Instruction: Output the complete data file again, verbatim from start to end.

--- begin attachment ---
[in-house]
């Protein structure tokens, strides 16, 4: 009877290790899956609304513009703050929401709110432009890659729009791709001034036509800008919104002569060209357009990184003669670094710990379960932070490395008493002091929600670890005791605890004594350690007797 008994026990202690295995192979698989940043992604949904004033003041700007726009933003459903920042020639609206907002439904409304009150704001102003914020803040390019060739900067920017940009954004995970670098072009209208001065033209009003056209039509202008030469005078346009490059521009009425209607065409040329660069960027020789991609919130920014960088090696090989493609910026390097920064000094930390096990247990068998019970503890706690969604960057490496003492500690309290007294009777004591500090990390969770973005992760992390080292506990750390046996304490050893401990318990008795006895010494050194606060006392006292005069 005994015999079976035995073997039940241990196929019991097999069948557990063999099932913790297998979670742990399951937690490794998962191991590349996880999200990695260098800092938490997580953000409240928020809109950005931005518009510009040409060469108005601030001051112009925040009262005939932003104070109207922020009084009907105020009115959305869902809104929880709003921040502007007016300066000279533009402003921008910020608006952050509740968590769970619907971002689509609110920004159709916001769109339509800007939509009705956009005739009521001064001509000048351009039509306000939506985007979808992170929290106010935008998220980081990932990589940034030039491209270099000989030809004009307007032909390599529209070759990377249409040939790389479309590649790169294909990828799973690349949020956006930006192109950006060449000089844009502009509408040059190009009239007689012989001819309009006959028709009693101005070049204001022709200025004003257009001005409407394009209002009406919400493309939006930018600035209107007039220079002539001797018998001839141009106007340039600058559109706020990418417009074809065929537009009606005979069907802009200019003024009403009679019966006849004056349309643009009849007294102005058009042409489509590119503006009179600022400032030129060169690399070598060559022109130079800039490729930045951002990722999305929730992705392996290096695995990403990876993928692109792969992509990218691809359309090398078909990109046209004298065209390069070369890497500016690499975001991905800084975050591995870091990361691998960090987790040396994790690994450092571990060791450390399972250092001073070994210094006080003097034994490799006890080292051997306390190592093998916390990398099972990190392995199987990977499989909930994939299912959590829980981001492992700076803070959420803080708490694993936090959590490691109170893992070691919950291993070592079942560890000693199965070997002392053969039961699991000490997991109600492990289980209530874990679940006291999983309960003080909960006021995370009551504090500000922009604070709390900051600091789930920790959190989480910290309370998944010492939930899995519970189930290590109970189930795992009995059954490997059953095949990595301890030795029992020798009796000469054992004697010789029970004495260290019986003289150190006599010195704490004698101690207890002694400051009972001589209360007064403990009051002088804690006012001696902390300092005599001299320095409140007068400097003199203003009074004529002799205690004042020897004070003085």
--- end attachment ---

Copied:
[in-house]
């Protein structure tokens, strides 16, 4: 009877290790899956609304513009703050929401709110432009890659729009791709001034036509800008919104002569060209357009990184003669670094710990379960932070490395008493002091929600670890005791605890004594350690007797 008994026990202690295995192979698989940043992604949904004033003041700007726009933003459903920042020639609206907002439904409304009150704001102003914020803040390019060739900067920017940009954004995970670098072009209208001065033209009003056209039509202008030469005078346009490059521009009425209607065409040329660069960027020789991609919130920014960088090696090989493609910026390097920064000094930390096990247990068998019970503890706690969604960057490496003492500690309290007294009777004591500090990390969770973005992760992390080292506990750390046996304490050893401990318990008795006895010494050194606060006392006292005069 005994015999079976035995073997039940241990196929019991097999069948557990063999099932913790297998979670742990399951937690490794998962191991590349996880999200990695260098800092938490997580953000409240928020809109950005931005518009510009040409060469108005601030001051112009925040009262005939932003104070109207922020009084009907105020009115959305869902809104929880709003921040502007007016300066000279533009402003921008910020608006952050509740968590769970619907971002689509609110920004159709916001769109339509800007939509009705956009005739009521001064001509000048351009039509306000939506985007979808992170929290106010935008998220980081990932990589940034030039491209270099000989030809004009307007032909390599529209070759990377249409040939790389479309590649790169294909990828799973690349949020956006930006192109950006060449000089844009502009509408040059190009009239007689012989001819309009006959028709009693101005070049204001022709200025004003257009001005409407394009209002009406919400493309939006930018600035209107007039220079002539001797018998001839141009106007340039600058559109706020990418417009074809065929537009009606005979069907802009200019003024009403009679019966006849004056349309643009009849007294102005058009042409489509590119503006009179600022400032030129060169690399070598060559022109130079800039490729930045951002990722999305929730992705392996290096695995990403990876993928692109792969992509990218691809359309090398078909990109046209004298065209390069070369890497500016690499975001991905800084975050591995870091990361691998960090987790040396994790690994450092571990060791450390399972250092001073070994210094006080003097034994490799006890080292051997306390190592093998916390990398099972990190392995199987990977499989909930994939299912959590829980981001492992700076803070959420803080708490694993936090959590490691109170893992070691919950291993070592079942560890000693199965070997002392053969039961699991000490997991109600492990289980209530874990679940006291999983309960003080909960006021995370009551504090500000922009604070709390900051600091789930920790959190989480910290309370998944010492939930899995519970189930290590109970189930795992009995059954490997059953095949990595301890030795029992020798009796000469054992004697010789029970004495260290019986003289150190006599010195704490004698101690207890002694400051009972001589209360007064403990009051002088804690006012001696902390300092005599001299320095409140007068400097003199203003009074004529002799205690004042020897004070003085």